National Museum of African Art Displays Nine Benin Bronzes on Loan From the Government of Nigeria

The Smithsonian’s National Museum of African Art will display nine works from the royal court of Benin in a special exhibition opening Monday, June 3. These artworks were some of the 29 pieces that were legally transferred to their country of origin, Nigeria, in fall 2022.

The so-called “bronzes,” which were in the museum’s collection for many years, were stolen from Nigeria during the 1897 British raid on Benin City. Benin bronzes has become the catch-all term for works that are actually made of cast-copper alloy and ivory.

The Smithsonian’s Shared Stewardship and Ethical Returns Policy calls for the legal transfer of ownership of any artifacts that were acquired by stealing, looting or other questionable means. The transfer of ownership was formalized in a ceremony at the National Museum of African Art two years ago, and the artifacts were shipped to Nigeria a few months later.

The original collection of the National Museum of African Art included 39 artworks from Nigeria attributed as being in the style of works associated with the court of the Benin Kingdom; 29 were determined to have been stolen during the 1897 raid. The majority of these artworks are dated, based on their style, from the late 15th or early 16th century through the late 19th century. The Benin bronzes had entered the museum’s collection through purchase, transfer, donation and bequest over the years.

A legal agreement transferred ownership from the Smithsonian to representatives of Nigeria’s National Commission for Museums and Monuments; it was signed in October 2022. Also at that time, a museum loan agreement was finalized that allowed these nine art works by Edo artists from Benin City to remain in the National Museum of African Art. Although the works are in the museum in Washington, D.C., Smithsonian staff consulted with Nigerian museum professionals on the text in the exhibition.

The credit line for each artifact states that it originated from the “collection of the Oba of Benin, British raid of Benin 1897” and includes object details and descriptions that come from the community of origin.

The eight works in the exhibition include a very rare late-15th-century copper alloy trophy head, likely of a defeated enemy—one of the earliest known examples of this genre of figurate cast sculpture from the kingdom—as well as a major architectural plaque depicting a group of warriors, and possibly an oba (ruler or king) himself. Also included are a range of larger-scale copper alloy figural sculptures and smaller, personal items, as well as two large incised ivory tusks that were originally part of ancestral altars in the palace. An additional, ninth figure—depicting a female attendant to a queen mother—remains on view in the museum’s primary collection galleries (Visionary: Viewpoints on Africa’s Arts) but is also depicted in the new exhibition.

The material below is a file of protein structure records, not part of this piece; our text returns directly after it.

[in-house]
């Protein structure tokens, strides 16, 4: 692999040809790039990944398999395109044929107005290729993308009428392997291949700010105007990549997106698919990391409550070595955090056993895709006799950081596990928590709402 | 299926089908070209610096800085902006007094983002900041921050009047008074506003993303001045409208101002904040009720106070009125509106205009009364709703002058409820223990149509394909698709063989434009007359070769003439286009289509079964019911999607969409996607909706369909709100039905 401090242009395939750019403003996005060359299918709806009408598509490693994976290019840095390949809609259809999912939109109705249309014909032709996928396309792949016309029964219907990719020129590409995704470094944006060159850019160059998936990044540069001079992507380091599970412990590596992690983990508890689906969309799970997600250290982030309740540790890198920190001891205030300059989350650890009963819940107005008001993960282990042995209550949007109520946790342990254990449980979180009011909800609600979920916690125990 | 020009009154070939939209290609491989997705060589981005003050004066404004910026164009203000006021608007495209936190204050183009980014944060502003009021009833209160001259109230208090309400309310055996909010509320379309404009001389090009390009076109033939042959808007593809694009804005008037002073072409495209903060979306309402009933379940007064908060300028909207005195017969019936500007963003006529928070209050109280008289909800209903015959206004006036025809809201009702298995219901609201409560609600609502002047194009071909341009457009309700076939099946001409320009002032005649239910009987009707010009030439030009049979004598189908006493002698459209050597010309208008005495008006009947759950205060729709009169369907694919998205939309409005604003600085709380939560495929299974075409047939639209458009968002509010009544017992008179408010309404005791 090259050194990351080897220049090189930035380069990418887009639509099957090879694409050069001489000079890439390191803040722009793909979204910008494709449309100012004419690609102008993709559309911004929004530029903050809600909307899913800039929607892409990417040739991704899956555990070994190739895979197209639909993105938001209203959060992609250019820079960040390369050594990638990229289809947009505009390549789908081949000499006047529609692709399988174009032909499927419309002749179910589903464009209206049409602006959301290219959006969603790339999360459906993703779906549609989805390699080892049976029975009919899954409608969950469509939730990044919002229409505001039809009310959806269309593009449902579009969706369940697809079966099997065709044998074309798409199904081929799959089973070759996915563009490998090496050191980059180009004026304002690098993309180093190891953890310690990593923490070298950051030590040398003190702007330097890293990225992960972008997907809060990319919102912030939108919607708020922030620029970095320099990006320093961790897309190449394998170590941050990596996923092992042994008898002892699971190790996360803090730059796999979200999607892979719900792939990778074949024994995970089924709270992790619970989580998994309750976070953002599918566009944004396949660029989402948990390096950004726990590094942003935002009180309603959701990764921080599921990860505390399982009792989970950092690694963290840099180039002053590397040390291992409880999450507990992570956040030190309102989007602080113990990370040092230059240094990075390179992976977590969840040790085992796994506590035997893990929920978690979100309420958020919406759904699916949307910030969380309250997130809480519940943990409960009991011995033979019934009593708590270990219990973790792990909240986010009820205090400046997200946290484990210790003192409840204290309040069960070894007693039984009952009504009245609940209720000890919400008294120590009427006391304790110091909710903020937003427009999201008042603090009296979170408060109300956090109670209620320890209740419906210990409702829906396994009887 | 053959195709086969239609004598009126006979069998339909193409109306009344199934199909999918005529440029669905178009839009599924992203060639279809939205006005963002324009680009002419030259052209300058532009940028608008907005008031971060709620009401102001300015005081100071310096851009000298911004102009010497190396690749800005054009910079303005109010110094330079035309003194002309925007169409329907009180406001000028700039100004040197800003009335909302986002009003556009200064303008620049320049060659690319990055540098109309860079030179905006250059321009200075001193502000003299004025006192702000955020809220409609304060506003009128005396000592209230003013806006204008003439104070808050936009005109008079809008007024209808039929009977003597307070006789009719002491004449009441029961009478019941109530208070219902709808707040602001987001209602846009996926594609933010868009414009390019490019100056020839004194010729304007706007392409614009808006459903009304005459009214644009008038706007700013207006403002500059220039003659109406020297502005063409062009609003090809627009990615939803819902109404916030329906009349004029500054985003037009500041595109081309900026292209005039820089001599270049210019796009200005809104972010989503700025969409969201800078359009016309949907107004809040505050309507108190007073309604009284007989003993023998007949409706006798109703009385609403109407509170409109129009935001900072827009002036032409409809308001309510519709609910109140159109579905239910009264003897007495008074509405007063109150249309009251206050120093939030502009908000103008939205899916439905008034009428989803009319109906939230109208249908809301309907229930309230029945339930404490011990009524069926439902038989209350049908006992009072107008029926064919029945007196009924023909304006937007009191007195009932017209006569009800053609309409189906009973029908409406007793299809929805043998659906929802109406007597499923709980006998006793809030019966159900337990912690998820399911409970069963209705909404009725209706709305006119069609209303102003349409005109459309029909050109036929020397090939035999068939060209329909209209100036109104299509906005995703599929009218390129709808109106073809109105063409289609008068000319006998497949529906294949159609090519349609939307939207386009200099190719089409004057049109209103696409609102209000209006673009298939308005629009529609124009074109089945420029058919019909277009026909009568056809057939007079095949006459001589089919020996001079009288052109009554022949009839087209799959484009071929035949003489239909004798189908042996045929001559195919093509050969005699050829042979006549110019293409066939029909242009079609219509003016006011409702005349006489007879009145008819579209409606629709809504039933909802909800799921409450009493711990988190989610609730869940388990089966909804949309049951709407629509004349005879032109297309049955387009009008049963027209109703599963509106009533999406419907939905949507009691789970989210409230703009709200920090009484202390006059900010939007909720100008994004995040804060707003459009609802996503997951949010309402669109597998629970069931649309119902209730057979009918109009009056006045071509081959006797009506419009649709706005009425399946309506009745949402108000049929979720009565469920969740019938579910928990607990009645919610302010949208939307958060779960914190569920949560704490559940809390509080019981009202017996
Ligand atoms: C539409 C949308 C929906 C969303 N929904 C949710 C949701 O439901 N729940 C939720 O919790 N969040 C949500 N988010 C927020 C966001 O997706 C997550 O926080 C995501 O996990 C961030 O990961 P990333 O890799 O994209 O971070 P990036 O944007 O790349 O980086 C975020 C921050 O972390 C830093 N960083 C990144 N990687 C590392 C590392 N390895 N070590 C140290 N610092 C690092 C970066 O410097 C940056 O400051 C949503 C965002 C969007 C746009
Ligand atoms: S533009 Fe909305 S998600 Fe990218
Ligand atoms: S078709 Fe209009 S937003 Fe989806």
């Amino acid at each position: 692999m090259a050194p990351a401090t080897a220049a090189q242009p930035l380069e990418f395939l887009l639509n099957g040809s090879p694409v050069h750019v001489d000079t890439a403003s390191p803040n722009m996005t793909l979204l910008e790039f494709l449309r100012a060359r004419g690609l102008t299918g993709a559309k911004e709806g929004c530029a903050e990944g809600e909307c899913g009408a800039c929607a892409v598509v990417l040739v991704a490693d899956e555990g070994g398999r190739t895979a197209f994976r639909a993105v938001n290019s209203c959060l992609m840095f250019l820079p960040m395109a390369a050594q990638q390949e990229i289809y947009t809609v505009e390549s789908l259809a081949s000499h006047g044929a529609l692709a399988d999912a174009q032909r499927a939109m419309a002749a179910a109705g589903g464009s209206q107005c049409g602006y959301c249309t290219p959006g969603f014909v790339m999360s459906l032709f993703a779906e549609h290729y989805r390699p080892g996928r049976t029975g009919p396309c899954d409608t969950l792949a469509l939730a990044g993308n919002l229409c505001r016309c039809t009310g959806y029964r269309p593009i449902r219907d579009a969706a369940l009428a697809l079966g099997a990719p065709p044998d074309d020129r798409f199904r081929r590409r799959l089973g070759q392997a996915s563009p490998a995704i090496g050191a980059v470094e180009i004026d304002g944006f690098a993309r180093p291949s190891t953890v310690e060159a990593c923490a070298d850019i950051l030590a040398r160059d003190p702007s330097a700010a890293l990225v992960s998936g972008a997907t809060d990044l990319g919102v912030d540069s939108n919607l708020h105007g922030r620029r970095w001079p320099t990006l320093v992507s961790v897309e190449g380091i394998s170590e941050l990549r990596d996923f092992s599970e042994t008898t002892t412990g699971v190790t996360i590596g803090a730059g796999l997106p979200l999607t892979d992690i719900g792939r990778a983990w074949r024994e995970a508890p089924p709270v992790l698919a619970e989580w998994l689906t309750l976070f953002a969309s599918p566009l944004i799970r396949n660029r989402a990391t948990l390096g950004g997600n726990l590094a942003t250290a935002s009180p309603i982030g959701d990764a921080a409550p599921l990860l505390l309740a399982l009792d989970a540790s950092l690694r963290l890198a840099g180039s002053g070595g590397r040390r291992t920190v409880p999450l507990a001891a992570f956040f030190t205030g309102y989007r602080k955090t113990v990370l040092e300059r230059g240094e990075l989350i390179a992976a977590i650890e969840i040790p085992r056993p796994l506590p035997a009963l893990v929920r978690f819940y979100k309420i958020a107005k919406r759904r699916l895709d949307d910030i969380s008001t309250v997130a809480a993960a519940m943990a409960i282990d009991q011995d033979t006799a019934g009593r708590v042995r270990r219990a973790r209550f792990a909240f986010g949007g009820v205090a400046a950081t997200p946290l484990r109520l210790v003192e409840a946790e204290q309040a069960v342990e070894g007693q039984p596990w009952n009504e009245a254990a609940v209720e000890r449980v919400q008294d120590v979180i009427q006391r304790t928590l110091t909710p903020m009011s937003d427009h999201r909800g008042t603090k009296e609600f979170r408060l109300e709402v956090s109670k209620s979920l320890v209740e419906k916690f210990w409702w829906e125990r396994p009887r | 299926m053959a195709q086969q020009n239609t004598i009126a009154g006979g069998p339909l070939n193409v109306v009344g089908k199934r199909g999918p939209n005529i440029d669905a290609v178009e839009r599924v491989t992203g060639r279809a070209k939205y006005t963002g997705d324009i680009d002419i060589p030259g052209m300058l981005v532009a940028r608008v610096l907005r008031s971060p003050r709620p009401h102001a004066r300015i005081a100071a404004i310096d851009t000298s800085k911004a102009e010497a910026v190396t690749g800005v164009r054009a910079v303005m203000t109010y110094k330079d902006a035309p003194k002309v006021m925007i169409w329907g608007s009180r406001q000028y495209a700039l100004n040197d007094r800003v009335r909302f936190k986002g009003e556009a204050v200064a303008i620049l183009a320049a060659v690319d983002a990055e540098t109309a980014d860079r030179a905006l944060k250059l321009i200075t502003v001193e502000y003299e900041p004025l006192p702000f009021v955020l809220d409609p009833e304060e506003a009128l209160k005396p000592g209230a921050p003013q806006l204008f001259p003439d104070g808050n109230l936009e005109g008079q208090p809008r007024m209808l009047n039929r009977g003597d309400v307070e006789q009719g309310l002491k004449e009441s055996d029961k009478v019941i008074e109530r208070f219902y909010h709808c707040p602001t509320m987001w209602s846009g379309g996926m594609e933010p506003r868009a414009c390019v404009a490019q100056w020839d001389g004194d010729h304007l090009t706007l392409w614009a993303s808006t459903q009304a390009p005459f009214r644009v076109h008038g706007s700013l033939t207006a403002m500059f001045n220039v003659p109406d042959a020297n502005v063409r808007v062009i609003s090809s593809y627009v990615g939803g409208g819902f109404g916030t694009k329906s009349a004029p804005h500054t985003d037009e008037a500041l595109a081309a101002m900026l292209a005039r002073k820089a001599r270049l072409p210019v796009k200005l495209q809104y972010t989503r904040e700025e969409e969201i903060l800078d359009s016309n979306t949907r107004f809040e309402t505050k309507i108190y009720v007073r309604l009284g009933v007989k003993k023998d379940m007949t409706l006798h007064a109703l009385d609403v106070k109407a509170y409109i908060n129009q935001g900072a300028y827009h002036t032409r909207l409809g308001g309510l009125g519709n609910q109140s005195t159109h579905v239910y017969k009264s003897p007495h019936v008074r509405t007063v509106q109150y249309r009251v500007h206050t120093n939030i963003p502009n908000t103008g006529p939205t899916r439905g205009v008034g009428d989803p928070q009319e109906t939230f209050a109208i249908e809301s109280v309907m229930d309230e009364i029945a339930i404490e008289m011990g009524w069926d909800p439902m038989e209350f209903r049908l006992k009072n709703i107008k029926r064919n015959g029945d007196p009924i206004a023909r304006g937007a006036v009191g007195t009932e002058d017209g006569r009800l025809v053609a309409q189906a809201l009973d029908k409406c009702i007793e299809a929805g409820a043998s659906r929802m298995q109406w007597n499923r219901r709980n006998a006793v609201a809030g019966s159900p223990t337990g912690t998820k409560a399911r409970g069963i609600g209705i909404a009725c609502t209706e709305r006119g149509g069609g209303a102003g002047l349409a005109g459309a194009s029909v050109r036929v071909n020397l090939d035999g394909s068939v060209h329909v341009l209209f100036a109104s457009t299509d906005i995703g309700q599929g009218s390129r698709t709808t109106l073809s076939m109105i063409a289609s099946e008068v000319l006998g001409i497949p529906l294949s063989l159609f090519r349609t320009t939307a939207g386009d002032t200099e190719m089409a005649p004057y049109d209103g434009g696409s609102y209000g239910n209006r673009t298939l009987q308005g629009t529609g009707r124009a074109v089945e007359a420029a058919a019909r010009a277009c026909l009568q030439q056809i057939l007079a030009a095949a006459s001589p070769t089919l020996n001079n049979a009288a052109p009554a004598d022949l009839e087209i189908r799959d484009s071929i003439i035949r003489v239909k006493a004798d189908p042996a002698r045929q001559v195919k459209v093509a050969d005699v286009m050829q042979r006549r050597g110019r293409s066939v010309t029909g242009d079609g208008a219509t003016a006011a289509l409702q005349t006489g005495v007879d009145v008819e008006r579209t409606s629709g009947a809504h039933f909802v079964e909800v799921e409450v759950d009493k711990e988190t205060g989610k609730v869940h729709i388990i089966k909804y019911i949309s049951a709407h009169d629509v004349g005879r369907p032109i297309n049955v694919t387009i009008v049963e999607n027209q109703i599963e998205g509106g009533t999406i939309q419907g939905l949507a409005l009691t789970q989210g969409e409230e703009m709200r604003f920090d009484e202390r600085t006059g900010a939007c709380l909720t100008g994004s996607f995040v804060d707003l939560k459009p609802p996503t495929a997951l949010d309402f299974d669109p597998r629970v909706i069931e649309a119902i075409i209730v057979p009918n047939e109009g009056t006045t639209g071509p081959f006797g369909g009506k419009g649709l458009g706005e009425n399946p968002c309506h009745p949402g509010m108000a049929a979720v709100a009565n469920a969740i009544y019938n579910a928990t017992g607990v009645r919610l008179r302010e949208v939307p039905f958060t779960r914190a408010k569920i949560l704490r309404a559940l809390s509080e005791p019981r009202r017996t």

“Sixty years ago the U.S. Civil Rights Movement inspired the founding of the National Museum of African Art by diplomat and collector Warren Robbins who believed that an understanding of the African continent and its cultural heritage would benefit all Americans,” said John K.. Lapiana, interim director of the museum. “Now, six decades later, it is entirely fitting that we are presenting this exhibition in collaboration with our museum colleagues in Nigeria as the first exhibition of our anniversary year.”

About the Benin Bronzes

The Kingdom of Benin, home of the Edo peoples, is located in the southwest tropical forest and mangroves region of present-day Nigeria. The Kingdom of Benin is renowned for the exceptional quality and diversity of its royal arts fashioned in copper alloy, ivory, terracotta, wood, iron and coral beads. In 1897 during a British raid on Benin, the royal palace was burned and looted, and the oba was exiled. The British confiscated all royal treasures, giving some to individual officers and taking most to auction in London. The estimated 3,000 objects eventually made their way into museums and private collections around the world.

About the National Museum of African Art

The Smithsonian’s National Museum of African Art is the only museum in the world dedicated solely to the collection, conservation, study and exhibition of Africa’s arts across time and media. The museum’s collection of over 13,000 artworks spans more than 1,000 years of African history and includes a variety of media from across the continent. For more information, call 202-633-4600 or visit the museum’s website. For general Smithsonian information, the public can call 202-633-1000. Follow the museum on X, YouTube, Instagram and Facebook.

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